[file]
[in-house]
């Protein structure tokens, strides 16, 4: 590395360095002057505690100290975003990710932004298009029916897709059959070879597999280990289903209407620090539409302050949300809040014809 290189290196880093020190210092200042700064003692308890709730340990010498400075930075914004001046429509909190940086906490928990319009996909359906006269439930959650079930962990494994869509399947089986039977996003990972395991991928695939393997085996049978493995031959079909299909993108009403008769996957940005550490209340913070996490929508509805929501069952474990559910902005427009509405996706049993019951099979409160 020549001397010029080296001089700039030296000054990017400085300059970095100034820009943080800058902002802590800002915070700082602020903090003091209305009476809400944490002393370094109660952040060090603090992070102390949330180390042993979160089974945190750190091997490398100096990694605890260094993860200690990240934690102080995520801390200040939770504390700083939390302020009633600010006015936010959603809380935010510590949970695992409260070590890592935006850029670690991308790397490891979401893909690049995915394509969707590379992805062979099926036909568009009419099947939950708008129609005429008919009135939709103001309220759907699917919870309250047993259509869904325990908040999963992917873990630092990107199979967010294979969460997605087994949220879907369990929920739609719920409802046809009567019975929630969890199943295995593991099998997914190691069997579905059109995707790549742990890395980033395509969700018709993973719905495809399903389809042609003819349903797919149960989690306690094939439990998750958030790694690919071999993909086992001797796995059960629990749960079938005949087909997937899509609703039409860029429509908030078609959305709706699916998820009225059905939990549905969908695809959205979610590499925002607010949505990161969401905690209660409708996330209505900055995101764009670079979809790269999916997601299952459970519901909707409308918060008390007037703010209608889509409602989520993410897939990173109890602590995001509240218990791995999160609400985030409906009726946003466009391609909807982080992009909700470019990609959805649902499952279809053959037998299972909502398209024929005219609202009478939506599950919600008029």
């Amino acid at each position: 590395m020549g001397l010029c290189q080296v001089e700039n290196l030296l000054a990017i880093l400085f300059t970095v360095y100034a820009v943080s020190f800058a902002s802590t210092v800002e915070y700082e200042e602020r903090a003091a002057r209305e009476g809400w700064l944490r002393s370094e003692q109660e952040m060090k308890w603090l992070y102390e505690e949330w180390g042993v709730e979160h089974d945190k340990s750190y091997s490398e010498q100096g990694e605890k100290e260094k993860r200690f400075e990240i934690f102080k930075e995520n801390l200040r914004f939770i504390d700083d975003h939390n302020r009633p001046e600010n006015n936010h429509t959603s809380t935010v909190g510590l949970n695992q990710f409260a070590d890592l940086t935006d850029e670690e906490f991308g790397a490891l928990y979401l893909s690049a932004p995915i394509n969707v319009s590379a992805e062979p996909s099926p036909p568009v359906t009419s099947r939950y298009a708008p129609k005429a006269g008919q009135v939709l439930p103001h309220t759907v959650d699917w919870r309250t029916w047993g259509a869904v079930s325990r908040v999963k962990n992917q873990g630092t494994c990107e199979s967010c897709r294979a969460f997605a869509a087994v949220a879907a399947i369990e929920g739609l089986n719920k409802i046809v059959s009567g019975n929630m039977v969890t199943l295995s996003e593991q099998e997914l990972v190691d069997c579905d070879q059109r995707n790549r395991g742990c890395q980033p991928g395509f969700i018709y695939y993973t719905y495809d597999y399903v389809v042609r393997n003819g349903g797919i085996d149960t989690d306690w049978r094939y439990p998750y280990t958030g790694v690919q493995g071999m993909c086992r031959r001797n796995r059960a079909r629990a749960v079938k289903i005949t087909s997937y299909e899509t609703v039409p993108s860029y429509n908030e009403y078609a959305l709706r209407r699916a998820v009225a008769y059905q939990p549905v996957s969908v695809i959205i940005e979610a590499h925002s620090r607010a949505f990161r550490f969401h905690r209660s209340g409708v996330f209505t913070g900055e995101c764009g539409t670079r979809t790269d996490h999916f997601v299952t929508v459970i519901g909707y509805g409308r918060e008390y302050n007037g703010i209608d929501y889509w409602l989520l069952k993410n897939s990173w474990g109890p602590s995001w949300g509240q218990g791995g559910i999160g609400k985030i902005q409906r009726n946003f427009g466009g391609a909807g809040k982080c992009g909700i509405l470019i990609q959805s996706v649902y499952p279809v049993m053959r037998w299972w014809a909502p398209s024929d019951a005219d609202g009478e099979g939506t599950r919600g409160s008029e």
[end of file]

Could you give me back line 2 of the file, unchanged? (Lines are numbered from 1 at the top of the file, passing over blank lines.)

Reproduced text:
């Protein structure tokens, strides 16, 4: 590395360095002057505690100290975003990710932004298009029916897709059959070879597999280990289903209407620090539409302050949300809040014809 290189290196880093020190210092200042700064003692308890709730340990010498400075930075914004001046429509909190940086906490928990319009996909359906006269439930959650079930962990494994869509399947089986039977996003990972395991991928695939393997085996049978493995031959079909299909993108009403008769996957940005550490209340913070996490929508509805929501069952474990559910902005427009509405996706049993019951099979409160 020549001397010029080296001089700039030296000054990017400085300059970095100034820009943080800058902002802590800002915070700082602020903090003091209305009476809400944490002393370094109660952040060090603090992070102390949330180390042993979160089974945190750190091997490398100096990694605890260094993860200690990240934690102080995520801390200040939770504390700083939390302020009633600010006015936010959603809380935010510590949970695992409260070590890592935006850029670690991308790397490891979401893909690049995915394509969707590379992805062979099926036909568009009419099947939950708008129609005429008919009135939709103001309220759907699917919870309250047993259509869904325990908040999963992917873990630092990107199979967010294979969460997605087994949220879907369990929920739609719920409802046809009567019975929630969890199943295995593991099998997914190691069997579905059109995707790549742990890395980033395509969700018709993973719905495809399903389809042609003819349903797919149960989690306690094939439990998750958030790694690919071999993909086992001797796995059960629990749960079938005949087909997937899509609703039409860029429509908030078609959305709706699916998820009225059905939990549905969908695809959205979610590499925002607010949505990161969401905690209660409708996330209505900055995101764009670079979809790269999916997601299952459970519901909707409308918060008390007037703010209608889509409602989520993410897939990173109890602590995001509240218990791995999160609400985030409906009726946003466009391609909807982080992009909700470019990609959805649902499952279809053959037998299972909502398209024929005219609202009478939506599950919600008029």